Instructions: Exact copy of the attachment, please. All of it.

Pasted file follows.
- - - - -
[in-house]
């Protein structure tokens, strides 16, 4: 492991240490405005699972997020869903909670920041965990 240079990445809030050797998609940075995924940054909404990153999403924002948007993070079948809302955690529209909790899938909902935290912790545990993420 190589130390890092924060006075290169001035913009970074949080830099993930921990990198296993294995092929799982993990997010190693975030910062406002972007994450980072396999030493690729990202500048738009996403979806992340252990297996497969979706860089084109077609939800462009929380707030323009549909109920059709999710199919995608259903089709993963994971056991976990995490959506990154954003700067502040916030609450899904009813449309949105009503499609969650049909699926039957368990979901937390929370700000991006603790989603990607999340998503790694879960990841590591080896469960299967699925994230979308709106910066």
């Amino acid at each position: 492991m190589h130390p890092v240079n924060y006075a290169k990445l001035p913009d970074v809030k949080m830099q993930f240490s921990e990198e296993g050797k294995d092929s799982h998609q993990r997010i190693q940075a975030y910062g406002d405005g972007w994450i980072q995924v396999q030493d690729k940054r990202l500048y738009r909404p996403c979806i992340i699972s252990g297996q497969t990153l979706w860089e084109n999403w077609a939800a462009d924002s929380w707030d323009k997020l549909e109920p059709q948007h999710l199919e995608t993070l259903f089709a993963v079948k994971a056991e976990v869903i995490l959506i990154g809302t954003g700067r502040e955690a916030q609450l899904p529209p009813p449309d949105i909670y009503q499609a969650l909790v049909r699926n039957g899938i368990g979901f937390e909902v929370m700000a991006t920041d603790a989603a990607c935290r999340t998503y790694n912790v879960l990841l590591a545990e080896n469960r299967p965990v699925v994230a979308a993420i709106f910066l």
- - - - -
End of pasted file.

[in-house]
């Protein structure tokens, strides 16, 4: 492991240490405005699972997020869903909670920041965990 240079990445809030050797998609940075995924940054909404990153999403924002948007993070079948809302955690529209909790899938909902935290912790545990993420 190589130390890092924060006075290169001035913009970074949080830099993930921990990198296993294995092929799982993990997010190693975030910062406002972007994450980072396999030493690729990202500048738009996403979806992340252990297996497969979706860089084109077609939800462009929380707030323009549909109920059709999710199919995608259903089709993963994971056991976990995490959506990154954003700067502040916030609450899904009813449309949105009503499609969650049909699926039957368990979901937390929370700000991006603790989603990607999340998503790694879960990841590591080896469960299967699925994230979308709106910066």
């Amino acid at each position: 492991m190589h130390p890092v240079n924060y006075a290169k990445l001035p913009d970074v809030k949080m830099q993930f240490s921990e990198e296993g050797k294995d092929s799982h998609q993990r997010i190693q940075a975030y910062g406002d405005g972007w994450i980072q995924v396999q030493d690729k940054r990202l500048y738009r909404p996403c979806i992340i699972s252990g297996q497969t990153l979706w860089e084109n999403w077609a939800a462009d924002s929380w707030d323009k997020l549909e109920p059709q948007h999710l199919e995608t993070l259903f089709a993963v079948k994971a056991e976990v869903i995490l959506i990154g809302t954003g700067r502040e955690a916030q609450l899904p529209p009813p449309d949105i909670y009503q499609a969650l909790v049909r699926n039957g899938i368990g979901f937390e909902v929370m700000a991006t920041d603790a989603a990607c935290r999340t998503y790694n912790v879960l990841l590591a545990e080896n469960r299967p965990v699925v994230a979308a993420i709106f910066l």